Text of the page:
The last return stretch, with 7km remaining was when I really started to dig deep. The pace felt harder to maintain, my forefeet feeling slightly numb and I’m ducking people who were still doing their 1st or 2nd loops. Like anyone doing a full distance race, knowing that we were going to finish will always give us a huge turbo boost in the final kilometers. Stride after stride and with the numbers on the distance markers increasing, I’m finally on the finish chute. Stopped my watch and it read 10:08. A mix of thoughts and feelings rushed in. I’m happy to finish in one piece after a brutal day, slightly bummed that I couldn’t do another sub-10 but knew I had done one of my best marathons ever. That will do Arthur. That will do.
If anyone here followed my post of my result in Instagram or Facebook, it’s pretty much a summary of what we experienced at IMNZ. This blog post is a more detailed account of my preparation and how race day unfolded. Again, big ups to Ms Choo for another KQ. She made Taupo her main Kona slot hunting ground yet again, and congrats again to all Singaporean finishers on what was one of the toughest days in Taupo. This was further vindicated during the post-race interview, when Cameron Brown said it was his toughest swim in 19 years, and he even thought that the swim would be cancelled or reduced in distance. Anyway, he came in second for the race and he’s a beast for doing so at 44 years old. Nothing but respect. His run split was also the fastest for the day! Mental…
Jurgen did point out that on a good day, I should be able to slash at least 30min off my timing and get a PB. However that day just wasn’t it. Till now I still couldn’t really quell my disappointment for not getting a result that I’m capable of but that’s the beauty of the sport. It’s so unpredictable, so many variables, so many other races and countries that we can to race in and it makes us want to go back for more. Then again it would come a time when you think that enough is enough and it’s time to take a step back. Having aspirations and ambitions can be good but they come at a price. Something’s gotta give. It can be injury, illness, family, studies, etc. And for age groupers on a pay cheque, job or career advancement can be on the line as well. So, finding a good balance is key.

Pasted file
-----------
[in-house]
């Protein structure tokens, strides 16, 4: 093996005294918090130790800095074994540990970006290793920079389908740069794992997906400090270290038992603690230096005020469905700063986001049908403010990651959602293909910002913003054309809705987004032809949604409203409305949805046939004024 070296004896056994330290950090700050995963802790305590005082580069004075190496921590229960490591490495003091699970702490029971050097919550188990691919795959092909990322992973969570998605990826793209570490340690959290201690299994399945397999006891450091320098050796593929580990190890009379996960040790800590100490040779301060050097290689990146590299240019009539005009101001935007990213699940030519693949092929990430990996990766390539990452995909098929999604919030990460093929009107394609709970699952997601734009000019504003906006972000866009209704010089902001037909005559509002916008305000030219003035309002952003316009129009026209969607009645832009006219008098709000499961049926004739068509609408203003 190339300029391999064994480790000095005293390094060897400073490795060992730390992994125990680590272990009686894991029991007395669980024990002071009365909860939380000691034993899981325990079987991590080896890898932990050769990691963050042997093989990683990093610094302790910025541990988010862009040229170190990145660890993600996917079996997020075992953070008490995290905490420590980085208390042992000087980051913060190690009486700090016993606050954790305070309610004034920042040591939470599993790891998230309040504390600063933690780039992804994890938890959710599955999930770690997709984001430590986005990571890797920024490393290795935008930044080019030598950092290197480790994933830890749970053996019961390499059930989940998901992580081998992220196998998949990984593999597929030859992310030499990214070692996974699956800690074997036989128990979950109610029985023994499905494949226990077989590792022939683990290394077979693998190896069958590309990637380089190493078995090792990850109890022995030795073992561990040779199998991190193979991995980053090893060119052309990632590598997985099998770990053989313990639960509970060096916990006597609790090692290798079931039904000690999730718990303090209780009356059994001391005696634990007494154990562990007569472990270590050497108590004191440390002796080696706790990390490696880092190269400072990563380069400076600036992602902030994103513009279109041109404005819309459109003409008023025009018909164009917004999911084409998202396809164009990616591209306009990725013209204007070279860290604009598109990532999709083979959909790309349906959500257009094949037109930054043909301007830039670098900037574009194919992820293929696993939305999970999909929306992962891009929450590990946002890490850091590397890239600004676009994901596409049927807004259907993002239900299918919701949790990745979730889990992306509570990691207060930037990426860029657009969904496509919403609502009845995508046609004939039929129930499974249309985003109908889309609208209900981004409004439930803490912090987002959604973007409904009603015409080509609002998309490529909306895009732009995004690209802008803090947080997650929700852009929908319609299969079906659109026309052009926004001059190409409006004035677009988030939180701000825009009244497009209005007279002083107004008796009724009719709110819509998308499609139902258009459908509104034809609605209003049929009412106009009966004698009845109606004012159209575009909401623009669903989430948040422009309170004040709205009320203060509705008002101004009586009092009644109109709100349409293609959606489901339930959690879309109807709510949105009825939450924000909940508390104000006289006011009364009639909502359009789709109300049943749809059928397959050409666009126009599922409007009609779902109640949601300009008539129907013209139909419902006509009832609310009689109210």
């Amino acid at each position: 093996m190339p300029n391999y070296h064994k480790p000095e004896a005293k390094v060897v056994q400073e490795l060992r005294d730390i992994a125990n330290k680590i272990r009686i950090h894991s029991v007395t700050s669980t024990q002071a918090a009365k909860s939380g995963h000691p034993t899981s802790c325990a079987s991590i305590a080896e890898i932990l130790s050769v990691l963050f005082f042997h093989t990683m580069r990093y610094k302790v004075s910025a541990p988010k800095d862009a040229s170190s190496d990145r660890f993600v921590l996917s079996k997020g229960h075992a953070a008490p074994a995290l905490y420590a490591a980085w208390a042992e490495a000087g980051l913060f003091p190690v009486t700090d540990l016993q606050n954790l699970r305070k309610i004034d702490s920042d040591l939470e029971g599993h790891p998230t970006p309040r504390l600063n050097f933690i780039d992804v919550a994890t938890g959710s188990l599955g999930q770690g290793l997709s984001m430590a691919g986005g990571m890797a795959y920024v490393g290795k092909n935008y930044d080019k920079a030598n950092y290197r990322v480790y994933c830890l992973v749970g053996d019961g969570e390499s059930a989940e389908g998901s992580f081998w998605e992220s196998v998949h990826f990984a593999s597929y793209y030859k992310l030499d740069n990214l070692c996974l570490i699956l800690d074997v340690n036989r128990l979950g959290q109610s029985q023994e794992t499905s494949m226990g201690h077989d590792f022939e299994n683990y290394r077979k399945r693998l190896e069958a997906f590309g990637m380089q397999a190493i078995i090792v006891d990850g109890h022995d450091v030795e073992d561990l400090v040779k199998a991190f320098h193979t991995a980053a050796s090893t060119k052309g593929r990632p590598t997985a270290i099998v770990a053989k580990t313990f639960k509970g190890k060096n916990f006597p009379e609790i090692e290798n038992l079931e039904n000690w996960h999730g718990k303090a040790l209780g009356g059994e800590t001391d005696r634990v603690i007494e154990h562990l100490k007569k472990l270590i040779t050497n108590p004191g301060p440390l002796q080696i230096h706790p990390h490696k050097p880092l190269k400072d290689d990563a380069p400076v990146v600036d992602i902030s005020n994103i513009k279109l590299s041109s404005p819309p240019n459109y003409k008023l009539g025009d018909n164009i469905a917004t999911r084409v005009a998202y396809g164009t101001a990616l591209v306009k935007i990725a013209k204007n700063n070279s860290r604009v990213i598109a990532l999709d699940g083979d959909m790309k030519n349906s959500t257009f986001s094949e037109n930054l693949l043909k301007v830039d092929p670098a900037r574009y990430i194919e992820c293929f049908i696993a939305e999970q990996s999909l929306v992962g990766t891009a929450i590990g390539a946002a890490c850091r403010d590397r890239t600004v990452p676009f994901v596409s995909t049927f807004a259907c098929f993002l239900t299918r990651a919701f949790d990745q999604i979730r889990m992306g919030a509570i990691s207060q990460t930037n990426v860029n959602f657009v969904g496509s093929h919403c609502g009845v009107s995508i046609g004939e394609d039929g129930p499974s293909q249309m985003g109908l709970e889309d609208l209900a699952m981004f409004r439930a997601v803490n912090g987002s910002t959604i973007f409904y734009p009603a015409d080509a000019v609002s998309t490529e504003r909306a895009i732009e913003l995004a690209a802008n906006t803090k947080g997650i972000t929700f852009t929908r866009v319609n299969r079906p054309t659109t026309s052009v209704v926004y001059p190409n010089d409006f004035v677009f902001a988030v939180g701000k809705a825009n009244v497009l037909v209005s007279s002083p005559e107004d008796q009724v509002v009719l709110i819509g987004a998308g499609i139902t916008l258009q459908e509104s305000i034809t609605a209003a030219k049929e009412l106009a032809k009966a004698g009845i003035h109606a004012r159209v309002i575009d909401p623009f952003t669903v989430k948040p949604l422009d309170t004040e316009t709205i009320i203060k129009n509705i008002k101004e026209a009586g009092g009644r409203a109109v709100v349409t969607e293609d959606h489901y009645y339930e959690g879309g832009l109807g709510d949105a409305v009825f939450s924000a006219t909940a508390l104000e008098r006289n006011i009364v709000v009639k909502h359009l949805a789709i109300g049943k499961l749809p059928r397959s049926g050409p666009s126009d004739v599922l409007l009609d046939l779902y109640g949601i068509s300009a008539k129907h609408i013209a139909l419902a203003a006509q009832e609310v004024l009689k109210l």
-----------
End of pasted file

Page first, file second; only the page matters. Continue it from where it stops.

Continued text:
I would have to admit, my balance was somewhat tipped over these few years. I’m someone driven by results, especially when it comes to sports activities that I embrace. There’s no race that I would toe the line knowing that I won’t do well. I’ll be so totally immersed in what I set to achieve and always made sure I put in the training required. But I have a family and a job, so in order to put in many hours of training per week, there was a lot of juggling to do and turned out that a lot of things was only centred around me. Having to work with Jurgen somehow got the situation in control because training became more structured and more specific. No extra garbage miles or self gratifying workouts just to make up the volume. I told myself IMNZ would be the race that I would leave it all out there, regardless of result. Unfortunately, amongst my friends, I’m somewhat a magnet for adverse weather, so it’s only appropriate that I use a famous Aussie rock group’s number “Weather with You” to describe my Taupo experience. Damn those winds…
It’s not like I’m totally saying bye bye to triathlon. I still love the sport, no doubt. It’s just that I won’t be spending as much time and energy as before. Right now, I’m enjoying a break from training and maybe I would pick up another sport or, since I’m still able to run reasonably well, I may concentrate more on improving my run and chase a target of doing a sub-3hr marathon. There’s still a lot of ways for me to release my endorphins. Furthermore, say if I continue to ‘tri’, I would fall into the 40-44 age group next year. Yeah yeah, the joke’s on me now…
Lastly, though this was done before, I would love to do so again because these are the people whom I couldn’t thank enough; Jurgen Zack, Nicholas Chia with his team at T3 Bicycles, Robert Choy, Yosh Nakahara, Alan Soh, Choo Ling Er, Brandem Liew and finally, my very loving and understanding support team consisting of my wife, Linda, and my daughter, Denise. Till next time, train hard, race easy, keep it fun, keep it real. Cheers.